This change will eventually also be applied to the switches when they are converted to spinners.
blacklist have been removed from the project. In English these terms are offensive to some people because white and black are also used to describe the color of people’s skin. This change also has the added benefit of being more expressive. What used to be referred to as a
blocklist is now called a
filter list, what used to be referred to as a
white list is now called an
allow list, and what used to be referred to as a
blacklist is now called a
block list. A filter list is a combination of allow lists and block lists, which wasn’t as intuitive with the previous nomenclature.
The suggested file names were standardized. For this version they now are Privacy Browser Android 3.14 Logcat.txt, Privacy Browser Android 3.14 Settings – Schema 16.pbs, and Privacy Browser Android 3.14 Version.txt. The schema is now explicitly listed in the file name, which makes it easier to tell if the file can be used with an older version of Privacy Browser. The version numbers and schema are automatically generated to match the version of the system when the file names are suggested.
The app bar background color displayed when using a proxy was modified to not be as harsh. This also changed the color of the requests allowed background in the night theme.
The scroll position is now restored when changing the theme inside the settings activity. Sometimes it isn’t exactly the same position, which is probably due to a race condition between restoring the scroll position and populating some of the preference summaries, like the user agent.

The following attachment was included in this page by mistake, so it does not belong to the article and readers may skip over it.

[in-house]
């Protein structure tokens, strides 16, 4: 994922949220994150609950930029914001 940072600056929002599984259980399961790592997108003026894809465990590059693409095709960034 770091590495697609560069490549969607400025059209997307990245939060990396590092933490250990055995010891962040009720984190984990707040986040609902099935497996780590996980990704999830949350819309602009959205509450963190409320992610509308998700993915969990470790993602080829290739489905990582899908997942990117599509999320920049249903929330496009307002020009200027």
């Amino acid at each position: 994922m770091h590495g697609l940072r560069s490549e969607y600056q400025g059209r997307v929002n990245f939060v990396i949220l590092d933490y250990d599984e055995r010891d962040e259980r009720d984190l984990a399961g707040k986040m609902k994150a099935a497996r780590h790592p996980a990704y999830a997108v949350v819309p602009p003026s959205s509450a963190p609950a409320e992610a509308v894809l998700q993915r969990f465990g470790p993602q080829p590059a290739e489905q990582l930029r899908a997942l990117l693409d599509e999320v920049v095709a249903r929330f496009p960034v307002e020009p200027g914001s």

This release marks the end of a multi-year process of refactoring all of the Java code into Kotlin (the first Kotlin code shipped with Privacy Browser Android 3.4 in March 2020). When I first started working on Privacy Browser Android Kotlin wasn’t an option for Android development. Since that time it has matured and Google has done the work of making it a tier 1 language on the platform. Switching to Kotlin has allowed for the removal of the deprecated
AsyncTask architecture, which was replaced in one case with a background task and in the other cases with Kotlin coroutines. The migration to Kotlin has some inherent performance benefits. Beyond these, several changes were made to improve the performance of common tasks in Privacy Browser. The domain settings set was moved to a class variable to reduce the number of times it had to be looked up (anything requiring a database read from flash storage instead of RAM has a significant performance hit). Similarly, the filter list helper was moved to a class variable so it is only instantiated once instead of for each tab. The filter list helper was also split into a parse filter list helper and a check filter list helper to prevent the initialization of unneeded code (although Android’s ART runtime might be smart enough to figure this out on its own).
The timing of this release was driven by Amazon opening up submission for apps to their Windows 11 Appstore. For reasons that make no sense to me, they required that I release an update to Privacy Browser Android to submit it for review for Windows 11, so I decided to just package up the changes that had already been implemented. Originally I was planning to wait until I had implemented the importing and exporting of bookmarks to other browsers for this release, but that will now be the major planned feature for 3.15. I will write a separate post about using Privacy Browser Android on Windows once it makes it through the approval process.